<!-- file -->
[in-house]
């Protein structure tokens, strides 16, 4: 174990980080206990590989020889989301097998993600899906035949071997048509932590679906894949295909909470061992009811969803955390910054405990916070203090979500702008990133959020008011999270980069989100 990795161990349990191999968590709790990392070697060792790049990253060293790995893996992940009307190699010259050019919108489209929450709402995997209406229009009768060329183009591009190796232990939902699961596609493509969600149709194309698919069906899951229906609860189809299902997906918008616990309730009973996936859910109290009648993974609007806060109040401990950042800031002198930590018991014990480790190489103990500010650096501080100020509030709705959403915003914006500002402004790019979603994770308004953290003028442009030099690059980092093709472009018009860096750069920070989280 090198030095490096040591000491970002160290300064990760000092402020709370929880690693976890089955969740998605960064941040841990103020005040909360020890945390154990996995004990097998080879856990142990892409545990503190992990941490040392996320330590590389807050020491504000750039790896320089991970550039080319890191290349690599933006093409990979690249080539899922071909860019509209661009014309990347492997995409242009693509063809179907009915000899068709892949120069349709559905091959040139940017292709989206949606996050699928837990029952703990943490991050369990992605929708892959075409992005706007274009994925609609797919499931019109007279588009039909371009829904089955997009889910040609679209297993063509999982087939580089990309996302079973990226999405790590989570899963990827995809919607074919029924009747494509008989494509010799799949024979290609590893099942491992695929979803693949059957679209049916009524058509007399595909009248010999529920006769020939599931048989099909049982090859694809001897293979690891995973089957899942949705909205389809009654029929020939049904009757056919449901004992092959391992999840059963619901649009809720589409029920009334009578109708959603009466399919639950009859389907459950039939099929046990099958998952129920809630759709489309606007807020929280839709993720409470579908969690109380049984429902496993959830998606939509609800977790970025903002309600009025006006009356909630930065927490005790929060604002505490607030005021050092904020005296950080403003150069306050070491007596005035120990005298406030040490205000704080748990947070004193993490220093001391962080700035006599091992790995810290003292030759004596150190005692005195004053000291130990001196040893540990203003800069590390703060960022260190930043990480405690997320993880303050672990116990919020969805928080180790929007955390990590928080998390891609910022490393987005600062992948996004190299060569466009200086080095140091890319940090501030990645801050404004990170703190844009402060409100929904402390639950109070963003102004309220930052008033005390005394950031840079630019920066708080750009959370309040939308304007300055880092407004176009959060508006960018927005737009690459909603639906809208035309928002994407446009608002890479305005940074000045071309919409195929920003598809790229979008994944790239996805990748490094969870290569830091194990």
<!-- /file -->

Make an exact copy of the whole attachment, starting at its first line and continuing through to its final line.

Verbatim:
[in-house]
């Protein structure tokens, strides 16, 4: 174990980080206990590989020889989301097998993600899906035949071997048509932590679906894949295909909470061992009811969803955390910054405990916070203090979500702008990133959020008011999270980069989100 990795161990349990191999968590709790990392070697060792790049990253060293790995893996992940009307190699010259050019919108489209929450709402995997209406229009009768060329183009591009190796232990939902699961596609493509969600149709194309698919069906899951229906609860189809299902997906918008616990309730009973996936859910109290009648993974609007806060109040401990950042800031002198930590018991014990480790190489103990500010650096501080100020509030709705959403915003914006500002402004790019979603994770308004953290003028442009030099690059980092093709472009018009860096750069920070989280 090198030095490096040591000491970002160290300064990760000092402020709370929880690693976890089955969740998605960064941040841990103020005040909360020890945390154990996995004990097998080879856990142990892409545990503190992990941490040392996320330590590389807050020491504000750039790896320089991970550039080319890191290349690599933006093409990979690249080539899922071909860019509209661009014309990347492997995409242009693509063809179907009915000899068709892949120069349709559905091959040139940017292709989206949606996050699928837990029952703990943490991050369990992605929708892959075409992005706007274009994925609609797919499931019109007279588009039909371009829904089955997009889910040609679209297993063509999982087939580089990309996302079973990226999405790590989570899963990827995809919607074919029924009747494509008989494509010799799949024979290609590893099942491992695929979803693949059957679209049916009524058509007399595909009248010999529920006769020939599931048989099909049982090859694809001897293979690891995973089957899942949705909205389809009654029929020939049904009757056919449901004992092959391992999840059963619901649009809720589409029920009334009578109708959603009466399919639950009859389907459950039939099929046990099958998952129920809630759709489309606007807020929280839709993720409470579908969690109380049984429902496993959830998606939509609800977790970025903002309600009025006006009356909630930065927490005790929060604002505490607030005021050092904020005296950080403003150069306050070491007596005035120990005298406030040490205000704080748990947070004193993490220093001391962080700035006599091992790995810290003292030759004596150190005692005195004053000291130990001196040893540990203003800069590390703060960022260190930043990480405690997320993880303050672990116990919020969805928080180790929007955390990590928080998390891609910022490393987005600062992948996004190299060569466009200086080095140091890319940090501030990645801050404004990170703190844009402060409100929904402390639950109070963003102004309220930052008033005390005394950031840079630019920066708080750009959370309040939308304007300055880092407004176009959060508006960018927005737009690459909603639906809208035309928002994407446009608002890479305005940074000045071309919409195929920003598809790229979008994944790239996805990748490094969870290569830091194990």